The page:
There is one point of caution here you must check the compatibility of your plants as not all plants are happy with each other. This combination seems to be working out fine. As you can see from the accompanying pictures everything is healthy and no disease or insect invasion as of yet. Keep well watered during dry periods because of the amount of foliage involved here. This raised garden bed is four foot by eight foot.
Here is another view of the mature raised garden bed. There is an earlier picture of this same bed on this web page.
It really is worth the time and labor to produce your own vegetables in this fashion with less anger and frustration at the insects and wild animals that enjoy your efforts along with you. You can buy an already made raised garden bed if you don't have the desire or skill to build one. Just make sure what you are getting in to before the purchase. I got lazy this spring and decided to purchase a raised bed from a reputable catalog companyand ended up with all kinds of assembly problems. The delivery was slow and so we went out to the local lumber store and purchase one and then of course the other one showed up so now we added two. The lumber yard one slipped together in less than ten minutes and the other I struggled with for over four hours. I think,if available,I would rather purchase it locally allowing a review of how difficult it will be to assemble.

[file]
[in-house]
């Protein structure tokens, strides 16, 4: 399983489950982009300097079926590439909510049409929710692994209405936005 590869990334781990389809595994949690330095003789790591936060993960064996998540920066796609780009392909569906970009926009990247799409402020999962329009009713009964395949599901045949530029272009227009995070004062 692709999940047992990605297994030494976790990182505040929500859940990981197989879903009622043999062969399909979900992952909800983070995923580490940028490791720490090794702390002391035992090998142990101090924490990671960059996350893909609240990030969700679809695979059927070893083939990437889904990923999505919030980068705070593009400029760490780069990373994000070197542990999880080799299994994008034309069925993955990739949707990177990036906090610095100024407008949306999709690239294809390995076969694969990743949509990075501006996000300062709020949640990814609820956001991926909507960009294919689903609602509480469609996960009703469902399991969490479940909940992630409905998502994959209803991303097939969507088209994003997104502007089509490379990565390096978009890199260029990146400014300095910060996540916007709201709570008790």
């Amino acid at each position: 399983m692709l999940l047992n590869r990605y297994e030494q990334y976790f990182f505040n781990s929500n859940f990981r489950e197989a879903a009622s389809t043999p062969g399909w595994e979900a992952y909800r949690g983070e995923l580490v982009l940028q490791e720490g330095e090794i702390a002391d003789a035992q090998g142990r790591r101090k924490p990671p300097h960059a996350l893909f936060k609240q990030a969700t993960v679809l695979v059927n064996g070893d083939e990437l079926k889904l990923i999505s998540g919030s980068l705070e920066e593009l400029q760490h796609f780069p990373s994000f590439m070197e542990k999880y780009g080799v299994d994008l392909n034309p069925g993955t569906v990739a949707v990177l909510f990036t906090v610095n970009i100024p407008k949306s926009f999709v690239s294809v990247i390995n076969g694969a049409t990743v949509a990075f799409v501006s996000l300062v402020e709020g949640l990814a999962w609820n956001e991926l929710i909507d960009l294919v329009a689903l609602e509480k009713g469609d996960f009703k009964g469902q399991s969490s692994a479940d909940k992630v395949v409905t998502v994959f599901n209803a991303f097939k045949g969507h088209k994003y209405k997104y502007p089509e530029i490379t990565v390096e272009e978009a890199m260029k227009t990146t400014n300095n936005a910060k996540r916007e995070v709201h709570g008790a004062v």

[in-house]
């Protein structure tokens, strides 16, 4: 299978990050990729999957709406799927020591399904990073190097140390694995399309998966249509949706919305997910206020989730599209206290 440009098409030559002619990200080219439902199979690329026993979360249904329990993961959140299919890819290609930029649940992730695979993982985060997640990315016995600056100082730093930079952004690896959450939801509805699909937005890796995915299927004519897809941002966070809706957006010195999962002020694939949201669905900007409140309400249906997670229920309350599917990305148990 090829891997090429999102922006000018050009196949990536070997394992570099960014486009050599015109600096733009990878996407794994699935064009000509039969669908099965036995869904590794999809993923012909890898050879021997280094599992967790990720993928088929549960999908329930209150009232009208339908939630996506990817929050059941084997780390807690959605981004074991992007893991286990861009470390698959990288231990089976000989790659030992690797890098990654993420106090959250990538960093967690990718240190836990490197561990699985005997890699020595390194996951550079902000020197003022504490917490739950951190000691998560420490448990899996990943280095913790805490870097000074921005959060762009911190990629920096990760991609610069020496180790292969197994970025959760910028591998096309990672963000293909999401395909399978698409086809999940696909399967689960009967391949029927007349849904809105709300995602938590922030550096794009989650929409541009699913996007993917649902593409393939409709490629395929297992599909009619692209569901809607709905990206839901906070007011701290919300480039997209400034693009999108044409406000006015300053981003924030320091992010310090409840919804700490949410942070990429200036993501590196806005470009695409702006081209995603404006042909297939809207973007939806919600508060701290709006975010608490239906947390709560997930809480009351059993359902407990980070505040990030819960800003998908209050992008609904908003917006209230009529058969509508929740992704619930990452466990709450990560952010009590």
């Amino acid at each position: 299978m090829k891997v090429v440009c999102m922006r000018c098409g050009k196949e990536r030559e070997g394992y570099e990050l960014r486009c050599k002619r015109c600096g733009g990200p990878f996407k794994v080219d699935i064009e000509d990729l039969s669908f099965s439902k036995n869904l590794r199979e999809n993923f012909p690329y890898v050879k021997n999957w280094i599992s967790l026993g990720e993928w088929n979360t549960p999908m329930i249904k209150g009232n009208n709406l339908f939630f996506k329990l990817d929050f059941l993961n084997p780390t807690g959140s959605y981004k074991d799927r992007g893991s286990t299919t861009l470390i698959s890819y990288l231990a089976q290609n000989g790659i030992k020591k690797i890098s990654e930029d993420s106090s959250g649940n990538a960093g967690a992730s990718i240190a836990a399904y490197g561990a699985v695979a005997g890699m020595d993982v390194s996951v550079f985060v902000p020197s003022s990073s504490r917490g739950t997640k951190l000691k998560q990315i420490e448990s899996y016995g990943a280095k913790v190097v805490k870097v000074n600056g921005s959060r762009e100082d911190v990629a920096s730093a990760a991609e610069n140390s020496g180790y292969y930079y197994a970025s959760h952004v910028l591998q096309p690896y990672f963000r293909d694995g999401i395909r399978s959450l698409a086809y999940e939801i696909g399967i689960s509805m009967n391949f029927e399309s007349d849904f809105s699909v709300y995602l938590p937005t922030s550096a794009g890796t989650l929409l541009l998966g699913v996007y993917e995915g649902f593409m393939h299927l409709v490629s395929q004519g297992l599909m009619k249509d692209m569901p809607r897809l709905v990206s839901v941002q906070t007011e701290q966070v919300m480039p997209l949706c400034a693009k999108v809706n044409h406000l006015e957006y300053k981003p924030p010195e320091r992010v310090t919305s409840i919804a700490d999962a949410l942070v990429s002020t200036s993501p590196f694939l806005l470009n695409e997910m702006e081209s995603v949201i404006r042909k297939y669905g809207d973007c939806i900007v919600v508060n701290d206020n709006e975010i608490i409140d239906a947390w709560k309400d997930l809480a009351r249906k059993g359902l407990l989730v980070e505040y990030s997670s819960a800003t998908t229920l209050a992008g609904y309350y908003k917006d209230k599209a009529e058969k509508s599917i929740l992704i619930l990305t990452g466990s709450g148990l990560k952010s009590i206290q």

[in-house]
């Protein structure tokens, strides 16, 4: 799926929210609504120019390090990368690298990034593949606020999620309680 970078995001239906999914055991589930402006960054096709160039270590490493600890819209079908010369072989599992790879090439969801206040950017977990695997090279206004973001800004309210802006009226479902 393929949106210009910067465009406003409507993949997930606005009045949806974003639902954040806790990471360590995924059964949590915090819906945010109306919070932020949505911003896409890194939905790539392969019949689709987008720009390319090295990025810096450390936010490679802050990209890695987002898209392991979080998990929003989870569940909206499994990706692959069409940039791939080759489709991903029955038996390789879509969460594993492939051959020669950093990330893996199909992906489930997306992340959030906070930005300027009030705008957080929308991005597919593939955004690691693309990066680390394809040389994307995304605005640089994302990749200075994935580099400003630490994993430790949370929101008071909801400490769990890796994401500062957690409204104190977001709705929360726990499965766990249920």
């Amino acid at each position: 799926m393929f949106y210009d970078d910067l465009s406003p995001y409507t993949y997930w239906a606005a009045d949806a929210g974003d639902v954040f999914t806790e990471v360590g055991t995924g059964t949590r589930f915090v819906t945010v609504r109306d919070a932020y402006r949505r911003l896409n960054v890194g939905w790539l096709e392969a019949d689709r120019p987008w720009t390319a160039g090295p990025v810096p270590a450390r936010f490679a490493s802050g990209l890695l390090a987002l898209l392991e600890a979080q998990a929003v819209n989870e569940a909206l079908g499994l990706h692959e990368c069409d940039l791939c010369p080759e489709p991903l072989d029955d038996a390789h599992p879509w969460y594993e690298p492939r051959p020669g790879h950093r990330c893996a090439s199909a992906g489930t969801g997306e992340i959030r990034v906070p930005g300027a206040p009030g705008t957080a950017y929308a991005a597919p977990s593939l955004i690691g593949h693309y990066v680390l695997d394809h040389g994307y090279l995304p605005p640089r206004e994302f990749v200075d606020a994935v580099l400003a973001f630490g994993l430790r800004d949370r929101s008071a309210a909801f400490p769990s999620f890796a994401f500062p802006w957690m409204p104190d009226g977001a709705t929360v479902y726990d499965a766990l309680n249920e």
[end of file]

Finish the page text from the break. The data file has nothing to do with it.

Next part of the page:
I have a feeling that everyone,who has the room, will be needing some raised garden beds in the near future.